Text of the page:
SOCIAL CIRCLE -- The Social Circle City Council tackled a number of issues at its first work session this month, including advertising for city attorney and placing a referendum on Sunday sales of alcohol on the November ballot.
During a work session of the mayor and council last week, the members agreed by consensus they would be in favor of submitting a request for proposals, or RFP, for the position of city attorney, which is currently held by Madison attorney Joe Reitman.
Mayor Hal Dally floated the idea to the council members.
"How long has it been since an RFP has been issued or you have reviewed the selection of the city attorney?" Dally asked.
Councilwoman Angela Porter, who has been on the council since 1998, said RFPs for city attorney have not been sent throughout her tenure and that the position has been filled by members of the same law firm.
"I am open to the idea," Porter said. "I have no complaints, but I'd like to see what we can get."
Dally said there have been a few issues that have come up recently that would warrant opening up the process, including an error on an annexation that required a de-annexation.
Council members Traysa Price, Steve Shelton and David Keener agreed.
The Feb. 9 work session was the first work session the City Council has held.
"We're going to do some things a little differently," Dally said.
Dally, a former banker who also served as chairman of the Social Circle Board of Education, was elected mayor in November in a four-way race. He said he plans to hold work sessions so that council members can discuss in detail items that will appear on the agenda for regularly scheduled City Council meetings.
Work sessions, like all meetings of the City Council, are open to the public unless topics to be covered fall under the exceptions to the state Open Meetings Law, such as discussion of personnel matters, pending litigation or possible acquisition of real estate.
No formal action is taken at a work session, and all votes are conducted during a regular meeting of the City Council.
The Social Circle City Council meets the third Tuesday of each month at 6:30 p.m. in the Community Room on East Hightower Trail. Dally said he plans to follow the pattern of the Social Circle Board of Education and hold a work session each month at 5:30 p.m., serve a light meal, and then commence the regularly scheduled City Council meeting at 6:30 p.m.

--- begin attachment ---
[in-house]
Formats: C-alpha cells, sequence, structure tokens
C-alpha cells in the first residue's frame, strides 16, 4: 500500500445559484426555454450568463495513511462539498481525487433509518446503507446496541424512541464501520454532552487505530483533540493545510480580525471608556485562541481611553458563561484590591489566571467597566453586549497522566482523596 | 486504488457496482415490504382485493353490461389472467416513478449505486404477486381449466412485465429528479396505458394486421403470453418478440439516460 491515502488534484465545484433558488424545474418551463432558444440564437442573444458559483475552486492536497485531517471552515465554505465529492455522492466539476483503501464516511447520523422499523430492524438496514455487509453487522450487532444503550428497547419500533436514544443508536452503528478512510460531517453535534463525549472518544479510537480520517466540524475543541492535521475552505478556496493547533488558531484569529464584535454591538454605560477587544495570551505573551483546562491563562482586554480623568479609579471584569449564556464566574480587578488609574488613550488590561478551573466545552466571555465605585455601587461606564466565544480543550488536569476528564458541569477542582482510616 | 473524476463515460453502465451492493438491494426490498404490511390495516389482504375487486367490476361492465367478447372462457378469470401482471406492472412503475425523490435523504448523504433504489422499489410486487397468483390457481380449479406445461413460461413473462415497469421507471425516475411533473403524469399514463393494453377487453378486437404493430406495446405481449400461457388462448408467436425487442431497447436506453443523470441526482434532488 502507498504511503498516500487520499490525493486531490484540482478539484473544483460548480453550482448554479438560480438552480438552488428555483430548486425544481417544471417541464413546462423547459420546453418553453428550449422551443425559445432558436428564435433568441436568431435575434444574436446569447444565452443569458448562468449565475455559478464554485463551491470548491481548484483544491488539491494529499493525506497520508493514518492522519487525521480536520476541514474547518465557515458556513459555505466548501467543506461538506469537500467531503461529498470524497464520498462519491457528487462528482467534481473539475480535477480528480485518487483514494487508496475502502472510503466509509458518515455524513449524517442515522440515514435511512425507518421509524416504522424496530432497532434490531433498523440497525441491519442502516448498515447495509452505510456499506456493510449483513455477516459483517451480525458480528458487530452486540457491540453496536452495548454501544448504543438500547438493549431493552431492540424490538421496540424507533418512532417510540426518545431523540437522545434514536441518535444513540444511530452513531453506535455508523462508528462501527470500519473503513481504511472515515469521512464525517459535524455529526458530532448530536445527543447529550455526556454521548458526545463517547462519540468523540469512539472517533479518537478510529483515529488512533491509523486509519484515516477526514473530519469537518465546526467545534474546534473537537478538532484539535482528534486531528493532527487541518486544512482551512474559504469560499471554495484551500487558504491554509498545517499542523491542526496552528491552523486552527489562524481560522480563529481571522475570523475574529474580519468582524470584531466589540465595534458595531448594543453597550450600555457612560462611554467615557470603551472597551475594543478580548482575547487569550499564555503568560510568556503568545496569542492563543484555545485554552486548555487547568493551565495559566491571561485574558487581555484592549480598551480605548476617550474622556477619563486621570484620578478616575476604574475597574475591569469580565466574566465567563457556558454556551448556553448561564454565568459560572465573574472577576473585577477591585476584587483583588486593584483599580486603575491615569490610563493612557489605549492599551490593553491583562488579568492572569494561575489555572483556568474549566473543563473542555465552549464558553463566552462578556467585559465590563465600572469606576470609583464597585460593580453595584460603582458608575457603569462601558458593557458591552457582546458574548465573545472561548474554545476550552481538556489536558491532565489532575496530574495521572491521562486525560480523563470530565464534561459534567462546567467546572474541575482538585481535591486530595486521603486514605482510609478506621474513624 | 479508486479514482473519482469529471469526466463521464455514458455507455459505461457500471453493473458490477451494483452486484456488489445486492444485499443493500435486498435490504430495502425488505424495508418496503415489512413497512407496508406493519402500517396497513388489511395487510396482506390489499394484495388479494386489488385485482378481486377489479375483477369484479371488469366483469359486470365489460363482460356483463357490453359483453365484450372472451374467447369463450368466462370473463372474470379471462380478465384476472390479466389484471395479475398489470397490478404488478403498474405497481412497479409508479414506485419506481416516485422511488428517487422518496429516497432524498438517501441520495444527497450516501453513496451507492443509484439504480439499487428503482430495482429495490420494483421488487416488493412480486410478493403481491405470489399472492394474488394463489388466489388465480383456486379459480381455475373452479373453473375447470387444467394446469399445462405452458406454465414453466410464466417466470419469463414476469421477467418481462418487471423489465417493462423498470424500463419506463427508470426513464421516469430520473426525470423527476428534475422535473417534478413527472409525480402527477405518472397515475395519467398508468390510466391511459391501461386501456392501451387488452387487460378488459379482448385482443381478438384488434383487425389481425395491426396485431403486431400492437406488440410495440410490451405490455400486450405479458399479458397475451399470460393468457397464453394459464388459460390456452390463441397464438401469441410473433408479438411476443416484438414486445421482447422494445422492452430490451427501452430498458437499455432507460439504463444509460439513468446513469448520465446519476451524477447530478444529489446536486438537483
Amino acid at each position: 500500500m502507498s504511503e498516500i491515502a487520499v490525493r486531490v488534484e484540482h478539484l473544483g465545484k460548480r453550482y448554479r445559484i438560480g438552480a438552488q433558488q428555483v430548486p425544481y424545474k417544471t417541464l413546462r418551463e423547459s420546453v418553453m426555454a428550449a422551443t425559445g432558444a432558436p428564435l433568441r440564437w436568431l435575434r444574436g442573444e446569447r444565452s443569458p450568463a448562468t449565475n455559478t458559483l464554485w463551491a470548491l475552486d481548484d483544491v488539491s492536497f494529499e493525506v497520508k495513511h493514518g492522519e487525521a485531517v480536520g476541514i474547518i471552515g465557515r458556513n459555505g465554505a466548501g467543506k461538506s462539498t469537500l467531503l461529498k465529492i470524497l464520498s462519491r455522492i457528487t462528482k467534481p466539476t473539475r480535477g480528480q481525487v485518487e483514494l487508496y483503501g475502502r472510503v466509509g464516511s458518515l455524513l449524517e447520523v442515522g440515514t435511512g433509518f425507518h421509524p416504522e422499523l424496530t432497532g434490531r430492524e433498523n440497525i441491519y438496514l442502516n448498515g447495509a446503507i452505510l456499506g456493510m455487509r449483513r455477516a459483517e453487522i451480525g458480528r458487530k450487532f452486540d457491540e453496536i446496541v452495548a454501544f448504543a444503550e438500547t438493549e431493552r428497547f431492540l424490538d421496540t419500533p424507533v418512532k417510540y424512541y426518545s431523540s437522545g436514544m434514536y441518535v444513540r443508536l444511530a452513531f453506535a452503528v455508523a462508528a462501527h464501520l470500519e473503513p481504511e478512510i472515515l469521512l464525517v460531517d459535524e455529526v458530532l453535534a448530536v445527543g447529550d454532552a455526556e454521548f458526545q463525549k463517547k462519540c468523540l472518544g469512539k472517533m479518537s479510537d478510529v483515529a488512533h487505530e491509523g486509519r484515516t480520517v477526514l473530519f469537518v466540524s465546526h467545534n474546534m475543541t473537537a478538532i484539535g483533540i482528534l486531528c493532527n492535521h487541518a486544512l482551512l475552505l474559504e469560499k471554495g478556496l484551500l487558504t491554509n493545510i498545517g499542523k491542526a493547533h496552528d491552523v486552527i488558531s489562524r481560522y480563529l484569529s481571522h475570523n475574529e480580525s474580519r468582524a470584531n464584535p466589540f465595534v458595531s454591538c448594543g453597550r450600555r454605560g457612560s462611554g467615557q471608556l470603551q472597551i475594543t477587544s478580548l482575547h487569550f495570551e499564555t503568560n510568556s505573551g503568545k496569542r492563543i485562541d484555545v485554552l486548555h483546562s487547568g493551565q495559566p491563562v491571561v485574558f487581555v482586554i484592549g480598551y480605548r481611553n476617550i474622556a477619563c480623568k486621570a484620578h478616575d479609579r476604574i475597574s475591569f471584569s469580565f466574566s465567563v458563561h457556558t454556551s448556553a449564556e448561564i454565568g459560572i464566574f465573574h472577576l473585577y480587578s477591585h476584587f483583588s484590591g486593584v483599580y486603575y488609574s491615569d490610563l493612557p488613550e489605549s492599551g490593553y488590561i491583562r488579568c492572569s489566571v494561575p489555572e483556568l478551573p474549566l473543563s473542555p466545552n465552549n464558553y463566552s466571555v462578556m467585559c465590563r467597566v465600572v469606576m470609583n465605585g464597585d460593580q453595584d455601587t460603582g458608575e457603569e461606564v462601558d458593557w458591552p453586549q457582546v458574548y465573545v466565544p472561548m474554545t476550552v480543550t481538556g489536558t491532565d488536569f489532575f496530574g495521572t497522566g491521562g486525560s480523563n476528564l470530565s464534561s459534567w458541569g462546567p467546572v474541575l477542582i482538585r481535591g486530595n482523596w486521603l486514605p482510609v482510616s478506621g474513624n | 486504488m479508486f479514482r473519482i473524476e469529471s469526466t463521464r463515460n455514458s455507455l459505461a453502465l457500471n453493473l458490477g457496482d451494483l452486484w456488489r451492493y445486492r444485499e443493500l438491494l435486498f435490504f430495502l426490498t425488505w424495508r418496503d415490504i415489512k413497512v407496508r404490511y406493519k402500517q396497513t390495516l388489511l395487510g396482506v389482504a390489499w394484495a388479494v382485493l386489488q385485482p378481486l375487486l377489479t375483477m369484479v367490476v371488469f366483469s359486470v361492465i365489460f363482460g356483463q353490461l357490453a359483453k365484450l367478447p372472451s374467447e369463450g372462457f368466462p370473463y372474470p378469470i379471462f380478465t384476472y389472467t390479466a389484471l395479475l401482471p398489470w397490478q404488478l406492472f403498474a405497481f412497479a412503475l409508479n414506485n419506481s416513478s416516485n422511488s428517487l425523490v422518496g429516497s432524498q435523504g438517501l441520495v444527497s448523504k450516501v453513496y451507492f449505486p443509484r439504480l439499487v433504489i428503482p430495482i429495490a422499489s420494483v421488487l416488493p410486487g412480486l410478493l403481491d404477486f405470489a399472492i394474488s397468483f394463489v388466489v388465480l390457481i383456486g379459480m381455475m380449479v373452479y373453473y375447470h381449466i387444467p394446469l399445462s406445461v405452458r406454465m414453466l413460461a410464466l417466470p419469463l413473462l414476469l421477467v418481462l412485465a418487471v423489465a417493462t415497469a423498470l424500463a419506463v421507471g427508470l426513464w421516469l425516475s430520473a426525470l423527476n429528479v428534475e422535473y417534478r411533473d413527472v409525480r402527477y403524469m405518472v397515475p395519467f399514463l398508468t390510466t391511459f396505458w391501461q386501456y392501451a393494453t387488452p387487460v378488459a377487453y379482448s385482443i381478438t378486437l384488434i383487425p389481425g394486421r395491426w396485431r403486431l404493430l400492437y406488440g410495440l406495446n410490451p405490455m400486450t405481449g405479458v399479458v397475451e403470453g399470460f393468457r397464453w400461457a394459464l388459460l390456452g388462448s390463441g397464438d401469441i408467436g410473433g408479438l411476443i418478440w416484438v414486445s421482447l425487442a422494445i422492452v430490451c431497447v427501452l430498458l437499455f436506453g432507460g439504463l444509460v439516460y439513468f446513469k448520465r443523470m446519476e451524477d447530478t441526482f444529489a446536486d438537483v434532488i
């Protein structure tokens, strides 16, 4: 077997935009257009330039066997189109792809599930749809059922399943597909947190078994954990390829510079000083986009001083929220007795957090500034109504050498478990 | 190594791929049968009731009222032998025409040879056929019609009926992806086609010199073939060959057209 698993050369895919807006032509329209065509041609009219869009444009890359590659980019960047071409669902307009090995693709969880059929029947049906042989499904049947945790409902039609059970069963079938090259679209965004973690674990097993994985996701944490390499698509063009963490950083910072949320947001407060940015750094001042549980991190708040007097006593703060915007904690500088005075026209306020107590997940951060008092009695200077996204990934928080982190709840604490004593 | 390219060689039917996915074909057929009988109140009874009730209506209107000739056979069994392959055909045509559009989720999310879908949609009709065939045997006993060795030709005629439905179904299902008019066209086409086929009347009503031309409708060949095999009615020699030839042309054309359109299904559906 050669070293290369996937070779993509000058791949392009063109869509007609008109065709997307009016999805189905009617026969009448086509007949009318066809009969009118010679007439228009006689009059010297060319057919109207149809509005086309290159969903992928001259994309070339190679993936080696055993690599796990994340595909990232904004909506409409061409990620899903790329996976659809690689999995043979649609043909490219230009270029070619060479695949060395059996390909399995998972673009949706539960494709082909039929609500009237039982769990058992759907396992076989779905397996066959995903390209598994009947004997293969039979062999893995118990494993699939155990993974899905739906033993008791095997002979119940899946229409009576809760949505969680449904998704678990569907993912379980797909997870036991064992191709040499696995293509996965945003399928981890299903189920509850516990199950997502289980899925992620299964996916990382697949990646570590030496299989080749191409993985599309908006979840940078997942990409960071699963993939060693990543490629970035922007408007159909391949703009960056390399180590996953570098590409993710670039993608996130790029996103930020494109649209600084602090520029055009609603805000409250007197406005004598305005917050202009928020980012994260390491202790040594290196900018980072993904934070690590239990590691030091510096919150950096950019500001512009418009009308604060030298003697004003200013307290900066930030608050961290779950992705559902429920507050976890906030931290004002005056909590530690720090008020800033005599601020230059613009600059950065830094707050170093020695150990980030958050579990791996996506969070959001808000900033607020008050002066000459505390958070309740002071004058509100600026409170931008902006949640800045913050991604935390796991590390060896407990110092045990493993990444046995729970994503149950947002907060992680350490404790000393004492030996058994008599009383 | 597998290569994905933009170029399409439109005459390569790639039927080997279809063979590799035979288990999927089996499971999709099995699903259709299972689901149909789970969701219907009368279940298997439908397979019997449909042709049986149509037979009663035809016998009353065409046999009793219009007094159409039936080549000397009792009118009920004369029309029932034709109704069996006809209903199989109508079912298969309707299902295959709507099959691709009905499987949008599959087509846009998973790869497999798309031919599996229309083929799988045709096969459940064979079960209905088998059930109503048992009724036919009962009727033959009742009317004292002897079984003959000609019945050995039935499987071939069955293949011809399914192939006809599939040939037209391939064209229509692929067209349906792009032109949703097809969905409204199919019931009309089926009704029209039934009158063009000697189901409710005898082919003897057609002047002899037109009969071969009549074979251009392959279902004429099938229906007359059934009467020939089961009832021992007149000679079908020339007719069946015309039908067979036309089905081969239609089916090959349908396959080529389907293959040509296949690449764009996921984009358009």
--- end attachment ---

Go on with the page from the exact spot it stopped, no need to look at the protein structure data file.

"I believe if you feed people, they will come," the mayor said.
Other items that were discussed during this work session included:
-- The City Council agreed to pursue placing a referendum on the November ballot to allow voters to decide whether to permit Sunday sales of beer and wine. City Manager Doug White said he talked with the manager at Freshway, who said the store is seeing a significant drop in sales now that Sunday alcohol sales are permitted in Covington.
-- The council discussed amending the city's travel policy. Currently, a $50 per diem is provided for employees who must travel to conferences due to work. The council agreed this per diem would be specified that employees can receive $10 for breakfast, $15 for lunch (unless that meal is included in the registration fee) and $15 for dinner.
Councilwoman Porter asked how this would affect City Council members who often will attend the Georgia Municipal Association's Annual Convention in Savannah in June. She said her family accompanies her and was concerned $40 a day would not be sufficient.
Dally said $13,000 is budgeted in the 2011-12 budget for City Council travel and training. He proposed that each council member would have his or her own budget of $2,600.
"If each council member has their own budget, for training and travel, it may address your issue," the mayor said.
-- The council will continue to seek nominations for a vacancy on the ethics committee. One of the members must be a practicing attorney. The seat became vacant when former Municipal Court Judge Rebecca Dally stepped down when her husband ran for mayor.
-- The City Council agreed to adjust the make-up of some boards and authorities in the city. The Downtown Development Authority, the Social Circle Development Authority, the Tree Board and the Historic Preservation Commission will each go from seven members to five. Councilman Shelton said he wanted the Council to appoint the chairman of the Historic Preservation Commission.
The Library Board and Planning and Zoning will retain their current seven-member boards.
-- The City Council discussed several options to increase the use of technology, including the ability for people to pay tickets and bills online with a minimum cost, using computers for public meetings and electronic payroll.